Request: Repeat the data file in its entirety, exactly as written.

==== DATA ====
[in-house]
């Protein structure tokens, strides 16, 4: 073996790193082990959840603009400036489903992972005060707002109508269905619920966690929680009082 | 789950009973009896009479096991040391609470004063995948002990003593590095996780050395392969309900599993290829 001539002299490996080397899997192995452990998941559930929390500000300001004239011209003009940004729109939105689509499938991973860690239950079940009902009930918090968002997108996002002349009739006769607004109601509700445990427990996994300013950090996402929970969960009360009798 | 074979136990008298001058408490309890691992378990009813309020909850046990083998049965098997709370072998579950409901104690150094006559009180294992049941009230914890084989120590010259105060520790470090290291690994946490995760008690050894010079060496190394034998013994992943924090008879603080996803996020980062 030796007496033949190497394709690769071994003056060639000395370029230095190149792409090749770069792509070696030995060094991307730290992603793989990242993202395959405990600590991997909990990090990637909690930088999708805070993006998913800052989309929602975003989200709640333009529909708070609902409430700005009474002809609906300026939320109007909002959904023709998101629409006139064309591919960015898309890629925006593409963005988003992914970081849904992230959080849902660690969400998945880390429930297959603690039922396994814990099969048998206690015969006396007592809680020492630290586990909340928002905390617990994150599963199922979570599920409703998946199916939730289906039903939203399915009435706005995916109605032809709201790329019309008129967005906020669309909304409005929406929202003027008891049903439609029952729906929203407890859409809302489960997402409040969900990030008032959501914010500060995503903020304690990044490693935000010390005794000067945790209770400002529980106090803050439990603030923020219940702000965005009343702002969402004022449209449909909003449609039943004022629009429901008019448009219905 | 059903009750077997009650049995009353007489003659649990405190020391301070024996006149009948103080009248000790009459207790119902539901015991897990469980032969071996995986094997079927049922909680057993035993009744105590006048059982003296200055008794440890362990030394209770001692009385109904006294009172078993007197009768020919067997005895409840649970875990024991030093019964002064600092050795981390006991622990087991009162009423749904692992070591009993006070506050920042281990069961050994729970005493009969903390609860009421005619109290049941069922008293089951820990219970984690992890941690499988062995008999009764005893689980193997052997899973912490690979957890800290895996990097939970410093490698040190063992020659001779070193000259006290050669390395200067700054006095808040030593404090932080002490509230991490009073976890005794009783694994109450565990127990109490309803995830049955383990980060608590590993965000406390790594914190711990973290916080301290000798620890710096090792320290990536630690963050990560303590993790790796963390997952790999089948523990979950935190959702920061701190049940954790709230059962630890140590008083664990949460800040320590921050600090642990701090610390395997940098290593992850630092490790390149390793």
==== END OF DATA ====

[in-house]
């Protein structure tokens, strides 16, 4: 073996790193082990959840603009400036489903992972005060707002109508269905619920966690929680009082 | 789950009973009896009479096991040391609470004063995948002990003593590095996780050395392969309900599993290829 001539002299490996080397899997192995452990998941559930929390500000300001004239011209003009940004729109939105689509499938991973860690239950079940009902009930918090968002997108996002002349009739006769607004109601509700445990427990996994300013950090996402929970969960009360009798 | 074979136990008298001058408490309890691992378990009813309020909850046990083998049965098997709370072998579950409901104690150094006559009180294992049941009230914890084989120590010259105060520790470090290291690994946490995760008690050894010079060496190394034998013994992943924090008879603080996803996020980062 030796007496033949190497394709690769071994003056060639000395370029230095190149792409090749770069792509070696030995060094991307730290992603793989990242993202395959405990600590991997909990990090990637909690930088999708805070993006998913800052989309929602975003989200709640333009529909708070609902409430700005009474002809609906300026939320109007909002959904023709998101629409006139064309591919960015898309890629925006593409963005988003992914970081849904992230959080849902660690969400998945880390429930297959603690039922396994814990099969048998206690015969006396007592809680020492630290586990909340928002905390617990994150599963199922979570599920409703998946199916939730289906039903939203399915009435706005995916109605032809709201790329019309008129967005906020669309909304409005929406929202003027008891049903439609029952729906929203407890859409809302489960997402409040969900990030008032959501914010500060995503903020304690990044490693935000010390005794000067945790209770400002529980106090803050439990603030923020219940702000965005009343702002969402004022449209449909909003449609039943004022629009429901008019448009219905 | 059903009750077997009650049995009353007489003659649990405190020391301070024996006149009948103080009248000790009459207790119902539901015991897990469980032969071996995986094997079927049922909680057993035993009744105590006048059982003296200055008794440890362990030394209770001692009385109904006294009172078993007197009768020919067997005895409840649970875990024991030093019964002064600092050795981390006991622990087991009162009423749904692992070591009993006070506050920042281990069961050994729970005493009969903390609860009421005619109290049941069922008293089951820990219970984690992890941690499988062995008999009764005893689980193997052997899973912490690979957890800290895996990097939970410093490698040190063992020659001779070193000259006290050669390395200067700054006095808040030593404090932080002490509230991490009073976890005794009783694994109450565990127990109490309803995830049955383990980060608590590993965000406390790594914190711990973290916080301290000798620890710096090792320290990536630690963050990560303590993790790796963390997952790999089948523990979950935190959702920061701190049940954790709230059962630890140590008083664990949460800040320590921050600090642990701090610390395997940098290593992850630092490790390149390793």